Mario Draghi became president of the European Central Bank on 1st November, 2011, at a critical moment for the euro. Banks – particularly banks in the Club Med countries (i.e., Italy, Spain, Greece) – were having difficulty rolling over their inter-bank lines. As the lines matured with little prospect of renewal, the banks were being forced to sell liquid assets. As these included bonds issued by Club Med countries, the price of the bonds fell and their yield increased. A surge in Italian and Spanish government bond yields was taken to constitute “the  Eurozone  sovereign  debt  crisis”.  The  media  were  full  of  talk  of  “a bazooka” of some sort to bring the crisis to an end. In October last year such talk usually focussed on the expansion of the European Financial Stability Facility,  a  back-up  fund with  resources  provided  by all  Eurozone  member states and able to extend credit to particularly hard-pressed governments. A widely-held view was that the EFSF might need to exceed 900b. euros, or even 2,500b. euros, if it were to have the fire-power to meet the crisis. In the event, negotiations for the EFSF have not got far enough, while its credibility in financial markets has been undermined by the credit rating agencies’ downgrading of several member states. But Draghi has found a big, powerful bazooka and aimed it with precision. Between 4th November 2011 and 20th January 2012 the ECB’s lending to banks has jumped from 580.0b. euros to 831.7b. euros, or by over 43%. The new lending has taken the form mostly of three-year facilities at 1%, which – on the face of it – are extraordinarily privileged loan arrangements for the banks. Further large expansion of such lending  is  to  be  envisaged.  The  banks  have  stopped  selling  government bonds, the yields on Italian and Spanish bonds have fallen, and the sovereign debt crisis is over, at least for the time being. This weekly e-mail analyses the effect of the Draghi bazooka on Eurozone M3 growth, because of the importance of money to macroeconomic outcomes more generally.  

Global money round-up at the start of 2012

Posted by Tim Congdon in News Archive | 0 comments

This weekly e-mail – which follows the same lines as that sent out on 24th January 2011 – reviews money growth trends in the leading “advanced countries”   (i.e.,   those   that   belong   to   the   Organization   of   Economic Cooperation and Development)  in order  to draw  conclusions  about  2012’s macroeconomic prospect. The analysis a year ago was cautious to the point of being pessimistic. It argued that banks would continue to restrict bank balance sheet growth, in response to regulatory pressure from – for example – the Basle III rules, and the resulting very low broad money growth would constrain demand and output. That prognosis has been reasonably accurate. The current exercise is more sanguine. Sure enough, the regulatory attack on the banks is still very much in effect. However, money growth appears to be reviving in the USA despite that attack, while the inflation outlook is much better than in 2011. Moreover, everywhere in the advanced countries short- term interest rates are very low or even at zero. The verdict for this year might be “relaxed to the point of being optimistic”. The  main worry remains  the  dysfunctional  character  of  the  strange  multi- government monetary union that is the Eurozone. In 2011 the large and widening divergences between Eurozone governments’ bond yields partly reflected banks’ difficulties in borrowing from the international inter-bank market and hence their inability to retain all their assets (i.e., including the supposedly very safe government bonds). In his first major policy decision Mario Draghi, the ECB’s third president, dealt with this problem by extending cheap three-year loans to Eurozone banks. When push comes to shove, even the ECB realized that action had to be taken to mitigate the recession risks that arose from the banking system’s problems.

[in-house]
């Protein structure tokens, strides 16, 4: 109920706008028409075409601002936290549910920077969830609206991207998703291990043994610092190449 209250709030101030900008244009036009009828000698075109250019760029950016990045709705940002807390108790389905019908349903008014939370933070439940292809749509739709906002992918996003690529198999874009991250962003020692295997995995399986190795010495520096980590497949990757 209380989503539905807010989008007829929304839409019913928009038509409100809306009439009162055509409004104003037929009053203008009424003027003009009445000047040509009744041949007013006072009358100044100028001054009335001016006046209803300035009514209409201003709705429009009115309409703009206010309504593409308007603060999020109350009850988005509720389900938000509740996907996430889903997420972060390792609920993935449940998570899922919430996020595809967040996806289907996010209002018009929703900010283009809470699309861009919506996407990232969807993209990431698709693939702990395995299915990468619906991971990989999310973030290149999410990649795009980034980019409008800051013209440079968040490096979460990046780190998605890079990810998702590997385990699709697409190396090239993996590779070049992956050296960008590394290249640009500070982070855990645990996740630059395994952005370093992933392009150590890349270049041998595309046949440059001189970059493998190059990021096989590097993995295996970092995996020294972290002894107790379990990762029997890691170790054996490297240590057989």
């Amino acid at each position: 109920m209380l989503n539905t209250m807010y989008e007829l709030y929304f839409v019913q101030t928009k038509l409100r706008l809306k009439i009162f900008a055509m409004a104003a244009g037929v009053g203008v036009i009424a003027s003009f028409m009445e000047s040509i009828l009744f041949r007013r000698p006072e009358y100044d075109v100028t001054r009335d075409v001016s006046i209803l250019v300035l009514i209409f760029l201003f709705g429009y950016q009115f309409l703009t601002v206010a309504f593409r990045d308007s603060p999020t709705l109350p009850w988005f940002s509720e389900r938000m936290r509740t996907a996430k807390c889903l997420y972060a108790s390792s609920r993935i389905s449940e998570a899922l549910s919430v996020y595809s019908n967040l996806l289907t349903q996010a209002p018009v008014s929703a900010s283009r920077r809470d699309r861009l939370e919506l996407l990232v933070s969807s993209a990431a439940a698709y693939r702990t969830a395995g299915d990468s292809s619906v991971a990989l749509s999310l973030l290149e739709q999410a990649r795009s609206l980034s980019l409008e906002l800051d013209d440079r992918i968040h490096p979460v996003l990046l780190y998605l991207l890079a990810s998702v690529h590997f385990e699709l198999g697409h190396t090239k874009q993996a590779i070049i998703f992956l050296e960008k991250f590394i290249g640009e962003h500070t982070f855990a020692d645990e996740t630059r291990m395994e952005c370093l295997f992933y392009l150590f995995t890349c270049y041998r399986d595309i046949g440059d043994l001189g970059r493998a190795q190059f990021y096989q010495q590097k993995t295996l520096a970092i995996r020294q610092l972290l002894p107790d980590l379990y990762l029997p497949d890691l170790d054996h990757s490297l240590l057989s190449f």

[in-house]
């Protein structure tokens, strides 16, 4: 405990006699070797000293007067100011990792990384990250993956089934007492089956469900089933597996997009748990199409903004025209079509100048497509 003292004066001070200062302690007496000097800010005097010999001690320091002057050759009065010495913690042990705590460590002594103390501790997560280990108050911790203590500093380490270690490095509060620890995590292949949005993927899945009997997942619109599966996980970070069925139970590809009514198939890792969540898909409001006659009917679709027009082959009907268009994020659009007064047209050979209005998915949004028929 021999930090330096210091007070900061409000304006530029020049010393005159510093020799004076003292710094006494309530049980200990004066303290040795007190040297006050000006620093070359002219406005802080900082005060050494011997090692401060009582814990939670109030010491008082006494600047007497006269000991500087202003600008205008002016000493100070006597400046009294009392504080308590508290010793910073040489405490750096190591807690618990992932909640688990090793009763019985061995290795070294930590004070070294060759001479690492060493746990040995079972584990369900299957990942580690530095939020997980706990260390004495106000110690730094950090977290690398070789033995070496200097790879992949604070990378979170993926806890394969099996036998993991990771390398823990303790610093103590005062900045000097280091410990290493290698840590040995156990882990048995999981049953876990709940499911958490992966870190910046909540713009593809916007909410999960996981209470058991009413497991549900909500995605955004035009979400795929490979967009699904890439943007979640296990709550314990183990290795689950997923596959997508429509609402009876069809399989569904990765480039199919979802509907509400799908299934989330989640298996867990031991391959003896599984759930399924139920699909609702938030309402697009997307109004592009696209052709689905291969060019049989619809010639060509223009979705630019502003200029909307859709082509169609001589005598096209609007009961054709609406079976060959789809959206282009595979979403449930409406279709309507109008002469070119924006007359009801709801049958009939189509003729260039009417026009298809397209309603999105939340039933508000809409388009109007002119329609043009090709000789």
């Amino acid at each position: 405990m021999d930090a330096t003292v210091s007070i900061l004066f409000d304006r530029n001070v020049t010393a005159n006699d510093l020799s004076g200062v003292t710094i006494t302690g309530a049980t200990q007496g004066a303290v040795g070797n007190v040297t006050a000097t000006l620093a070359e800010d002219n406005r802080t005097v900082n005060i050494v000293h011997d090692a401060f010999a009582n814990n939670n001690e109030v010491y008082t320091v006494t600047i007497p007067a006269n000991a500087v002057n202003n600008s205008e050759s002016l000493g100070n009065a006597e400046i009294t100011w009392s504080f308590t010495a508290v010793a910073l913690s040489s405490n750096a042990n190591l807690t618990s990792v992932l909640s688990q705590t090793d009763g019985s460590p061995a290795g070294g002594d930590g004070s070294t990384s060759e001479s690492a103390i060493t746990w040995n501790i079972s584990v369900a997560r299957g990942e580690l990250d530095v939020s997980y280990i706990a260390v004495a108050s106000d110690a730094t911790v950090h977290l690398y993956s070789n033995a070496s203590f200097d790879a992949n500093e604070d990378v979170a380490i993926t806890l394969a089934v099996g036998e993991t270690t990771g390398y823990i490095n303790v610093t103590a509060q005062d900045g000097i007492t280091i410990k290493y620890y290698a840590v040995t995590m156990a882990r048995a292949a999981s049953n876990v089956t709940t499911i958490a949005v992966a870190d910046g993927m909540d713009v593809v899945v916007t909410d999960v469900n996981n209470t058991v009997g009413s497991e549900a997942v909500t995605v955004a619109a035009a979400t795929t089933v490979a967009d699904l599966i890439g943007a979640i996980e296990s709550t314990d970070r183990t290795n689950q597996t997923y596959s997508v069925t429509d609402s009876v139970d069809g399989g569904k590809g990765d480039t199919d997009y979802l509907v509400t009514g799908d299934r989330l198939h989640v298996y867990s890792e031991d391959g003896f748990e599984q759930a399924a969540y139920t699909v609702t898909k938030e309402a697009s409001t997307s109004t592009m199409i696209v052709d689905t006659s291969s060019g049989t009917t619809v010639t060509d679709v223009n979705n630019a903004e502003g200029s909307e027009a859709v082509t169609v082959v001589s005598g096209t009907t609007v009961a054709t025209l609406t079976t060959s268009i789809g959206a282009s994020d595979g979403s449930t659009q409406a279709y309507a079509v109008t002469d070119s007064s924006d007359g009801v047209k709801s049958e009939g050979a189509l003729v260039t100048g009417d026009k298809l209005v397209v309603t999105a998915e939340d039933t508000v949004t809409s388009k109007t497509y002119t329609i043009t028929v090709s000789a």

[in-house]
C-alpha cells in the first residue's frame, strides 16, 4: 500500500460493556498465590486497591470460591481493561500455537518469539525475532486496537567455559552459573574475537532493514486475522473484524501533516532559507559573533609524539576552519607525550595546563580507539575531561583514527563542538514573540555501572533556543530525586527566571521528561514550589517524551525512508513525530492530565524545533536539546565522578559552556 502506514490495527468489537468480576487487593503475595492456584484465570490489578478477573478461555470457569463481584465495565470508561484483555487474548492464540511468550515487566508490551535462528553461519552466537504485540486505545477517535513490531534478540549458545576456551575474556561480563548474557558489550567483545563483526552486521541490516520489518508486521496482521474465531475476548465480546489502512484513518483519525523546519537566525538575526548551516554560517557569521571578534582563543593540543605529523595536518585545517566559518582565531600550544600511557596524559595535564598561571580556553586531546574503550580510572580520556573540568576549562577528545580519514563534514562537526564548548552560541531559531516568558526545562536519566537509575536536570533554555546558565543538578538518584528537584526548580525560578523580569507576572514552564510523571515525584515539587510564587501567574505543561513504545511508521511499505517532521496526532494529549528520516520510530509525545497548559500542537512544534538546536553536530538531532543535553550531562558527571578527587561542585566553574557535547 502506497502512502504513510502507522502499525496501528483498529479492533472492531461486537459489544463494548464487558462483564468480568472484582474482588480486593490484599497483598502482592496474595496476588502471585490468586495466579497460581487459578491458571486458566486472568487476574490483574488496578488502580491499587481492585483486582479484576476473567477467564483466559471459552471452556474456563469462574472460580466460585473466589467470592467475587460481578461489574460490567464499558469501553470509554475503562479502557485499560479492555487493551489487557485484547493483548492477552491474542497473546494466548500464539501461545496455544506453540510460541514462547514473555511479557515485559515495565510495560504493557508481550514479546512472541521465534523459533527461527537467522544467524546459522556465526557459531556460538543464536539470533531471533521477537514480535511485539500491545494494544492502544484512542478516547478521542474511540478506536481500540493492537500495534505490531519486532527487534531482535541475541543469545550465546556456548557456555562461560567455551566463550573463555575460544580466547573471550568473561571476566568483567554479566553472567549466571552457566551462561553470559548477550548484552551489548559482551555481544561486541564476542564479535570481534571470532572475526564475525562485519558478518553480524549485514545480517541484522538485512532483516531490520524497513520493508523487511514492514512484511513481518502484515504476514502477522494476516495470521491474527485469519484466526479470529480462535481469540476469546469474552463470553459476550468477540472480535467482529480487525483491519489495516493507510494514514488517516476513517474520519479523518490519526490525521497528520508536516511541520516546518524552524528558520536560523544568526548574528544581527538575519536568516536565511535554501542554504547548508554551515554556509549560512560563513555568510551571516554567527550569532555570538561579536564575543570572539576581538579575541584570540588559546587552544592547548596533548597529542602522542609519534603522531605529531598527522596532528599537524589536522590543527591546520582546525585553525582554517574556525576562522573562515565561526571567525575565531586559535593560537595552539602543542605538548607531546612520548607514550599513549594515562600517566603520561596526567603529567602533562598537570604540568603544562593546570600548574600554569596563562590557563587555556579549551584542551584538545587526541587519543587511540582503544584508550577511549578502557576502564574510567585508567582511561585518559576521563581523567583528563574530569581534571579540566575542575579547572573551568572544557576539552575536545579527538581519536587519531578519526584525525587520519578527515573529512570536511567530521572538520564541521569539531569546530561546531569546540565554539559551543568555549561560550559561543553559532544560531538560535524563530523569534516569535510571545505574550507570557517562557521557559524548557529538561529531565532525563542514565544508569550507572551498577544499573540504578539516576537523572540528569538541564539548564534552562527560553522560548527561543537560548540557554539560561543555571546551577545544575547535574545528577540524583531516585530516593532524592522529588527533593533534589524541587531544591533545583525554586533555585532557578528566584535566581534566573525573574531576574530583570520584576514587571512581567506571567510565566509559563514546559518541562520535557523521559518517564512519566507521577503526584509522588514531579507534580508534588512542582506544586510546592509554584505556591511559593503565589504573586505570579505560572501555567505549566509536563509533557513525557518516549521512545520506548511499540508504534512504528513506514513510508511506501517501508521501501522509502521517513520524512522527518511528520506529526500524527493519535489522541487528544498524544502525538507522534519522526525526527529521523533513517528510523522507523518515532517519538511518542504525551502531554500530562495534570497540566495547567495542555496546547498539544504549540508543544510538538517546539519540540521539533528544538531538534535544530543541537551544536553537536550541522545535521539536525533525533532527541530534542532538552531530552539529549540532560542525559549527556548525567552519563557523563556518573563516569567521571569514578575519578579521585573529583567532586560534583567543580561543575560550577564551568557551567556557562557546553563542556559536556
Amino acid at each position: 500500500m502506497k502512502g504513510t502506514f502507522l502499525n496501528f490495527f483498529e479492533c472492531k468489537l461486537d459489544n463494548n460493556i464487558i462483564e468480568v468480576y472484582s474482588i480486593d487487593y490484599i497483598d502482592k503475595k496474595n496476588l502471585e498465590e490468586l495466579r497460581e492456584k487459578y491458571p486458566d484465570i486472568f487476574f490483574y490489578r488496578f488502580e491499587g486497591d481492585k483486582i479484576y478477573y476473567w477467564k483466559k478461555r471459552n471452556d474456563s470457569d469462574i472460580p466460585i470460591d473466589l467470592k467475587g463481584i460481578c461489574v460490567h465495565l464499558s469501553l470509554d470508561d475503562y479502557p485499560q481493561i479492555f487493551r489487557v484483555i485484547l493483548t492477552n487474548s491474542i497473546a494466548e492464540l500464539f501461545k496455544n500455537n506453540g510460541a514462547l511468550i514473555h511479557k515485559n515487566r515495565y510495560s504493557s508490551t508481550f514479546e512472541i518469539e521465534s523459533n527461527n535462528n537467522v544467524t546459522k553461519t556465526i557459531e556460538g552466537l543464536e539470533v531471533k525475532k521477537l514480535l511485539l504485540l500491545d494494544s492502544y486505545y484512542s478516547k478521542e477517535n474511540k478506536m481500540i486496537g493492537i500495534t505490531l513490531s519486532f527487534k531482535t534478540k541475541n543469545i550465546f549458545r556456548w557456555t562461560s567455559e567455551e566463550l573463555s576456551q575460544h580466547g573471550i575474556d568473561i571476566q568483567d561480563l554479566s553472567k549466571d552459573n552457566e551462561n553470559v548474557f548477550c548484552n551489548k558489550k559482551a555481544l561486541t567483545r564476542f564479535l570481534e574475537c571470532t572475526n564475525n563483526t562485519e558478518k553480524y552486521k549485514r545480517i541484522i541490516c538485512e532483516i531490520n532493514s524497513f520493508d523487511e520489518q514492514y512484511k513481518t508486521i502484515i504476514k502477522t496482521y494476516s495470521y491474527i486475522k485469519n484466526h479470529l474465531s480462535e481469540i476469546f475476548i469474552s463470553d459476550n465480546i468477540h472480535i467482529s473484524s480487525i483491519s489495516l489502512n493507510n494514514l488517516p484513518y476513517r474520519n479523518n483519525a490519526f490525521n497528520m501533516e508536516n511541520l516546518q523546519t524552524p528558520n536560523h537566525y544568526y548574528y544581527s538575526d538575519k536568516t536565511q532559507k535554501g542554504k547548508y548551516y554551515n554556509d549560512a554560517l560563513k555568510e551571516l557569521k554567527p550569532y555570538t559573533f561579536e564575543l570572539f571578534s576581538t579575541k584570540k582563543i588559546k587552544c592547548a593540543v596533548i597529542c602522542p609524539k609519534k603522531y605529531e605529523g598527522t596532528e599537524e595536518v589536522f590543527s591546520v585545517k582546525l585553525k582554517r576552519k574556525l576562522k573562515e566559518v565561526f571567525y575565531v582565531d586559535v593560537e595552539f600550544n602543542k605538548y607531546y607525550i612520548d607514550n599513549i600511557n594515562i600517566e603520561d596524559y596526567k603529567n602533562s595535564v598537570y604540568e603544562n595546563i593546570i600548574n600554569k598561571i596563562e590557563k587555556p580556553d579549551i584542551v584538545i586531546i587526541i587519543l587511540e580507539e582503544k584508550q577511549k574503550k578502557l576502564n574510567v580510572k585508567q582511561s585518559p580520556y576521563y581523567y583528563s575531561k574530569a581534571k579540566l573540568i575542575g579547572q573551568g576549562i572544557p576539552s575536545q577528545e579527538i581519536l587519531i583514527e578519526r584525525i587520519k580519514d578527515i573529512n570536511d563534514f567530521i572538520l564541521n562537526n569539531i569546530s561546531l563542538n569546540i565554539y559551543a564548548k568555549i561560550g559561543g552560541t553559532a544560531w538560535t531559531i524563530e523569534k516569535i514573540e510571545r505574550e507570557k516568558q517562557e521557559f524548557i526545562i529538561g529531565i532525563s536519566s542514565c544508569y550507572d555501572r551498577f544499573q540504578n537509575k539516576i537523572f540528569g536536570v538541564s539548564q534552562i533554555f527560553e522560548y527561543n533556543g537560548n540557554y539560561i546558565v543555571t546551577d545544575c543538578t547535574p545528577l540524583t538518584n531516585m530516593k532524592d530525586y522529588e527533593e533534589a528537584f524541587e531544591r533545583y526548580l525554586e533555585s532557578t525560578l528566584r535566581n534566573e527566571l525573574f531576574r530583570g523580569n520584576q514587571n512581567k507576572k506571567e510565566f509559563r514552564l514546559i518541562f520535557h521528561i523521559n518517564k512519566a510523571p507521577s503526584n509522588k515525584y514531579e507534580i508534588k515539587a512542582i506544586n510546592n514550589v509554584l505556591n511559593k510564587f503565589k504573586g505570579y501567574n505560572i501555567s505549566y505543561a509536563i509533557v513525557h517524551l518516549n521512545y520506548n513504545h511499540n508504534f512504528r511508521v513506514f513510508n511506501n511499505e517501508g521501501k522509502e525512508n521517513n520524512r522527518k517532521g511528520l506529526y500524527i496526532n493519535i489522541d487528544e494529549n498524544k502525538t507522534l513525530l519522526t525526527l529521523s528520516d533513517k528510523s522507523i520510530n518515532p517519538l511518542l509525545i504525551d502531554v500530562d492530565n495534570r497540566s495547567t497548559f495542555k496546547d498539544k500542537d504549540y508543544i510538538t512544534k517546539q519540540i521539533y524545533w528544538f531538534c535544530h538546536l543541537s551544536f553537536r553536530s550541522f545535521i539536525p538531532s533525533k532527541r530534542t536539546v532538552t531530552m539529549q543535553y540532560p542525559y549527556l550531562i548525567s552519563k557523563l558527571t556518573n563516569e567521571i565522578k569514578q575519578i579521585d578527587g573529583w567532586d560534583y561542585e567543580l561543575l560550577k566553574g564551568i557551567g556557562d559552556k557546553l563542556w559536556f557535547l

Is the Independent Banking Commission on top of the facts?

Posted by Tim Congdon in News Archive | 0 comments

Numerous commentators have been persuaded by what might be called the “consensus narrative” and the “conventional wisdom” about the Great Financial Crisis which began in 2007. (The GFC continues, although – like an old soldier – it may be fading away.) According to this “narrative” and “wisdom”, the banking system in 2007 and 2008 was at risk of not being able to repay depositors with cash. It was therefore “bust”. So it caused the GFC, and  needs to be both comprehensively repaired and more heavily regulated. The  repair  is  to  involve  banks  holding  more  capital,  cash  and  liquidity  – relative  to  balance  sheet  totals   –  than  before.  The  advocates  of  the conventional wisdom also assert that banks benefit from an alleged “implicit government guarantee” on their deposits. To compensate for the benefits supposedly derived from the guarantee, the banks are deemed liable for extra taxes and levies. The consensus narrative and conventional wisdom have been particularly influential in the UK. Some voices of dissent have been heard. One of their key points has been that – even if the consensus narrative and conventional wisdom were correct – the UK has enjoyed considerable advantages from the location of wholesale financial activities in the City of London, and onerous taxes  and  regulations  could  cause  these  activities  to  leave  the  UK.  In  its Interim Report the Independent Banking Commission pooh-poohs the dissenters’ claims. It says that the various reforms it recommends “would affect a relatively small proportion of the international financial services industry  based  in  the  UK”  and,  anyhow,  these  services  should  value  the greater macroeconomic stability implied by a well-capitalized banking system. The purpose of this note is to show that – whether the Independent Banking Commission is right or wrong in its contentions – a remarkably large flight of risk capital from UK international financial services has occurred in recent months.